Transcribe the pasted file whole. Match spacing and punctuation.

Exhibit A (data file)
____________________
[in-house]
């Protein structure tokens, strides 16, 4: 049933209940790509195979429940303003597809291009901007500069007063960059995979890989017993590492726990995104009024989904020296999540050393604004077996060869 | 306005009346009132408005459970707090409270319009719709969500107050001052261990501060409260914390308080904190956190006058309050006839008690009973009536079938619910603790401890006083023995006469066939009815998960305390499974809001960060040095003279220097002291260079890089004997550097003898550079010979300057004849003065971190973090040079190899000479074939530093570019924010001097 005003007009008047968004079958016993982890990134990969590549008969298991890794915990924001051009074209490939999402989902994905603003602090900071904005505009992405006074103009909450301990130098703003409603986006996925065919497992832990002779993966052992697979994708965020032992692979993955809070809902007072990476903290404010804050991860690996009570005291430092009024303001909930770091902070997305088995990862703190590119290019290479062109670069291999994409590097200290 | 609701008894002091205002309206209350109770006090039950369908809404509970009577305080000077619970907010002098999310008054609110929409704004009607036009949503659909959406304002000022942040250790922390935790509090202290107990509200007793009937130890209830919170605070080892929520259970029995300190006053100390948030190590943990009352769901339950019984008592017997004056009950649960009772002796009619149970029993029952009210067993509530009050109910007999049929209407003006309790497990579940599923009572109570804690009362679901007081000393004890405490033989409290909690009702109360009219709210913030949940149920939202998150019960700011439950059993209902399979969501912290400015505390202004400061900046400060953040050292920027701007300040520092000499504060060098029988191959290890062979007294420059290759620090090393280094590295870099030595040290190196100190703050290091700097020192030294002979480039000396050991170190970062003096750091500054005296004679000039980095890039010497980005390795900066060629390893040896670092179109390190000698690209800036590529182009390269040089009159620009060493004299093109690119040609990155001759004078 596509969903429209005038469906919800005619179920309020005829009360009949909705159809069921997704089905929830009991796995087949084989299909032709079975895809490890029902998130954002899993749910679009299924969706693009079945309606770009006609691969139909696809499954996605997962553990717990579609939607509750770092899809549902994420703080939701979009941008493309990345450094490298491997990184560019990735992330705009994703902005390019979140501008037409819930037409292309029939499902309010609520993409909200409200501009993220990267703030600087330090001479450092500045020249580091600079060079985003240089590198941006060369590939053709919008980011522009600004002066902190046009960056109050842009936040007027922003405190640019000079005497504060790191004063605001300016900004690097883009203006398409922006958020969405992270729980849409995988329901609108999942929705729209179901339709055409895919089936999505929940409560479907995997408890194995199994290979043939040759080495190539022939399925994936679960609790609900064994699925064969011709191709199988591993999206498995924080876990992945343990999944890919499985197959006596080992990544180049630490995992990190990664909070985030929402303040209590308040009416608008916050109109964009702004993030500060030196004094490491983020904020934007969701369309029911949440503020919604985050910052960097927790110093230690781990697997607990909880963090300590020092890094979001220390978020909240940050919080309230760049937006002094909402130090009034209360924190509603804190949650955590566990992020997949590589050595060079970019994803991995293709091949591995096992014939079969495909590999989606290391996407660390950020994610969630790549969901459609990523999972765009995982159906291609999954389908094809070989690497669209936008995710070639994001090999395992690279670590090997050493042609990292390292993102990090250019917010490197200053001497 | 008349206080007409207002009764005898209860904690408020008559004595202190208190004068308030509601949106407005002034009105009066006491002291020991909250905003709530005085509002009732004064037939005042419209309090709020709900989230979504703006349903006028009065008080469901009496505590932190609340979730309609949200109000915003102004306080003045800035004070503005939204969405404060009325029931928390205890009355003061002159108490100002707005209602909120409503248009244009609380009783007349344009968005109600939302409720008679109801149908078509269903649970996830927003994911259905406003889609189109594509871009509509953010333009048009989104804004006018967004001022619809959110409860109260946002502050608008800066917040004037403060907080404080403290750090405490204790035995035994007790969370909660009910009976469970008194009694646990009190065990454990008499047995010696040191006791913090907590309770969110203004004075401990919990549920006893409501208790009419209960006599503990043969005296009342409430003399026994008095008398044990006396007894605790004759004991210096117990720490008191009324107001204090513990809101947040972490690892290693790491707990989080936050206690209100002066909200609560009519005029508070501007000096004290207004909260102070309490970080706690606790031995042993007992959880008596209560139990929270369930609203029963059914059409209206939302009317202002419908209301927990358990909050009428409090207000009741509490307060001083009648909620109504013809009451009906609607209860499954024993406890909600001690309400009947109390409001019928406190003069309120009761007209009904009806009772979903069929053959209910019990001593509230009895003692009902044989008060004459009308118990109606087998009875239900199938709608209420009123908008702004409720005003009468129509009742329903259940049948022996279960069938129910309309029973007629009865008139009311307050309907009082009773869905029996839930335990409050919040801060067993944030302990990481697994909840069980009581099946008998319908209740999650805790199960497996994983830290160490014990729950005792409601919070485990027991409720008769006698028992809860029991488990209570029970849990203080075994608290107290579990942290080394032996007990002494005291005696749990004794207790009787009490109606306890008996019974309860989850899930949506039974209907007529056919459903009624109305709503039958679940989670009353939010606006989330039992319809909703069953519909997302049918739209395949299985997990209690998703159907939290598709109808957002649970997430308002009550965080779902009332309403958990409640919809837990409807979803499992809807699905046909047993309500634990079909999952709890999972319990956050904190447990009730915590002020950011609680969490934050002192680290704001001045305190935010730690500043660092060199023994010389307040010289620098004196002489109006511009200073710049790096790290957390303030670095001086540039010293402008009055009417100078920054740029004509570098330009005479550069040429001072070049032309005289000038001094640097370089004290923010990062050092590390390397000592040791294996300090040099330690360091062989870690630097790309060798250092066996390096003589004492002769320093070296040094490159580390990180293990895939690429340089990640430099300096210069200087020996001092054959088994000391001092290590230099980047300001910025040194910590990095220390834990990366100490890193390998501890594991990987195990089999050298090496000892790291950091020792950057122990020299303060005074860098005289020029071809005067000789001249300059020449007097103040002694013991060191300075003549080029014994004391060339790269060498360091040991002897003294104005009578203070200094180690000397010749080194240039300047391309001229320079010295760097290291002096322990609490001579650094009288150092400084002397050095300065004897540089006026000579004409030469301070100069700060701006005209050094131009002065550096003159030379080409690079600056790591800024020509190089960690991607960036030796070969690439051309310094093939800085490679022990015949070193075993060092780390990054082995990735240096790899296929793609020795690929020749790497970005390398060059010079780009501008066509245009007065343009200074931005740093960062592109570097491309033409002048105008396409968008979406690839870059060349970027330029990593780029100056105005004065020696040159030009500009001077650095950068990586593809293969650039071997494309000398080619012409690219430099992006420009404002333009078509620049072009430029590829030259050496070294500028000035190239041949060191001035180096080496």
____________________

[in-house]
């Protein structure tokens, strides 16, 4: 049933209940790509195979429940303003597809291009901007500069007063960059995979890989017993590492726990995104009024989904020296999540050393604004077996060869 | 306005009346009132408005459970707090409270319009719709969500107050001052261990501060409260914390308080904190956190006058309050006839008690009973009536079938619910603790401890006083023995006469066939009815998960305390499974809001960060040095003279220097002291260079890089004997550097003898550079010979300057004849003065971190973090040079190899000479074939530093570019924010001097 005003007009008047968004079958016993982890990134990969590549008969298991890794915990924001051009074209490939999402989902994905603003602090900071904005505009992405006074103009909450301990130098703003409603986006996925065919497992832990002779993966052992697979994708965020032992692979993955809070809902007072990476903290404010804050991860690996009570005291430092009024303001909930770091902070997305088995990862703190590119290019290479062109670069291999994409590097200290 | 609701008894002091205002309206209350109770006090039950369908809404509970009577305080000077619970907010002098999310008054609110929409704004009607036009949503659909959406304002000022942040250790922390935790509090202290107990509200007793009937130890209830919170605070080892929520259970029995300190006053100390948030190590943990009352769901339950019984008592017997004056009950649960009772002796009619149970029993029952009210067993509530009050109910007999049929209407003006309790497990579940599923009572109570804690009362679901007081000393004890405490033989409290909690009702109360009219709210913030949940149920939202998150019960700011439950059993209902399979969501912290400015505390202004400061900046400060953040050292920027701007300040520092000499504060060098029988191959290890062979007294420059290759620090090393280094590295870099030595040290190196100190703050290091700097020192030294002979480039000396050991170190970062003096750091500054005296004679000039980095890039010497980005390795900066060629390893040896670092179109390190000698690209800036590529182009390269040089009159620009060493004299093109690119040609990155001759004078 596509969903429209005038469906919800005619179920309020005829009360009949909705159809069921997704089905929830009991796995087949084989299909032709079975895809490890029902998130954002899993749910679009299924969706693009079945309606770009006609691969139909696809499954996605997962553990717990579609939607509750770092899809549902994420703080939701979009941008493309990345450094490298491997990184560019990735992330705009994703902005390019979140501008037409819930037409292309029939499902309010609520993409909200409200501009993220990267703030600087330090001479450092500045020249580091600079060079985003240089590198941006060369590939053709919008980011522009600004002066902190046009960056109050842009936040007027922003405190640019000079005497504060790191004063605001300016900004690097883009203006398409922006958020969405992270729980849409995988329901609108999942929705729209179901339709055409895919089936999505929940409560479907995997408890194995199994290979043939040759080495190539022939399925994936679960609790609900064994699925064969011709191709199988591993999206498995924080876990992945343990999944890919499985197959006596080992990544180049630490995992990190990664909070985030929402303040209590308040009416608008916050109109964009702004993030500060030196004094490491983020904020934007969701369309029911949440503020919604985050910052960097927790110093230690781990697997607990909880963090300590020092890094979001220390978020909240940050919080309230760049937006002094909402130090009034209360924190509603804190949650955590566990992020997949590589050595060079970019994803991995293709091949591995096992014939079969495909590999989606290391996407660390950020994610969630790549969901459609990523999972765009995982159906291609999954389908094809070989690497669209936008995710070639994001090999395992690279670590090997050493042609990292390292993102990090250019917010490197200053001497 | 008349206080007409207002009764005898209860904690408020008559004595202190208190004068308030509601949106407005002034009105009066006491002291020991909250905003709530005085509002009732004064037939005042419209309090709020709900989230979504703006349903006028009065008080469901009496505590932190609340979730309609949200109000915003102004306080003045800035004070503005939204969405404060009325029931928390205890009355003061002159108490100002707005209602909120409503248009244009609380009783007349344009968005109600939302409720008679109801149908078509269903649970996830927003994911259905406003889609189109594509871009509509953010333009048009989104804004006018967004001022619809959110409860109260946002502050608008800066917040004037403060907080404080403290750090405490204790035995035994007790969370909660009910009976469970008194009694646990009190065990454990008499047995010696040191006791913090907590309770969110203004004075401990919990549920006893409501208790009419209960006599503990043969005296009342409430003399026994008095008398044990006396007894605790004759004991210096117990720490008191009324107001204090513990809101947040972490690892290693790491707990989080936050206690209100002066909200609560009519005029508070501007000096004290207004909260102070309490970080706690606790031995042993007992959880008596209560139990929270369930609203029963059914059409209206939302009317202002419908209301927990358990909050009428409090207000009741509490307060001083009648909620109504013809009451009906609607209860499954024993406890909600001690309400009947109390409001019928406190003069309120009761007209009904009806009772979903069929053959209910019990001593509230009895003692009902044989008060004459009308118990109606087998009875239900199938709608209420009123908008702004409720005003009468129509009742329903259940049948022996279960069938129910309309029973007629009865008139009311307050309907009082009773869905029996839930335990409050919040801060067993944030302990990481697994909840069980009581099946008998319908209740999650805790199960497996994983830290160490014990729950005792409601919070485990027991409720008769006698028992809860029991488990209570029970849990203080075994608290107290579990942290080394032996007990002494005291005696749990004794207790009787009490109606306890008996019974309860989850899930949506039974209907007529056919459903009624109305709503039958679940989670009353939010606006989330039992319809909703069953519909997302049918739209395949299985997990209690998703159907939290598709109808957002649970997430308002009550965080779902009332309403958990409640919809837990409807979803499992809807699905046909047993309500634990079909999952709890999972319990956050904190447990009730915590002020950011609680969490934050002192680290704001001045305190935010730690500043660092060199023994010389307040010289620098004196002489109006511009200073710049790096790290957390303030670095001086540039010293402008009055009417100078920054740029004509570098330009005479550069040429001072070049032309005289000038001094640097370089004290923010990062050092590390390397000592040791294996300090040099330690360091062989870690630097790309060798250092066996390096003589004492002769320093070296040094490159580390990180293990895939690429340089990640430099300096210069200087020996001092054959088994000391001092290590230099980047300001910025040194910590990095220390834990990366100490890193390998501890594991990987195990089999050298090496000892790291950091020792950057122990020299303060005074860098005289020029071809005067000789001249300059020449007097103040002694013991060191300075003549080029014994004391060339790269060498360091040991002897003294104005009578203070200094180690000397010749080194240039300047391309001229320079010295760097290291002096322990609490001579650094009288150092400084002397050095300065004897540089006026000579004409030469301070100069700060701006005209050094131009002065550096003159030379080409690079600056790591800024020509190089960690991607960036030796070969690439051309310094093939800085490679022990015949070193075993060092780390990054082995990735240096790899296929793609020795690929020749790497970005390398060059010079780009501008066509245009007065343009200074931005740093960062592109570097491309033409002048105008396409968008979406690839870059060349970027330029990593780029100056105005004065020696040159030009500009001077650095950068990586593809293969650039071997494309000398080619012409690219430099992006420009404002333009078509620049072009430029590829030259050496070294500028000035190239041949060191001035180096080496």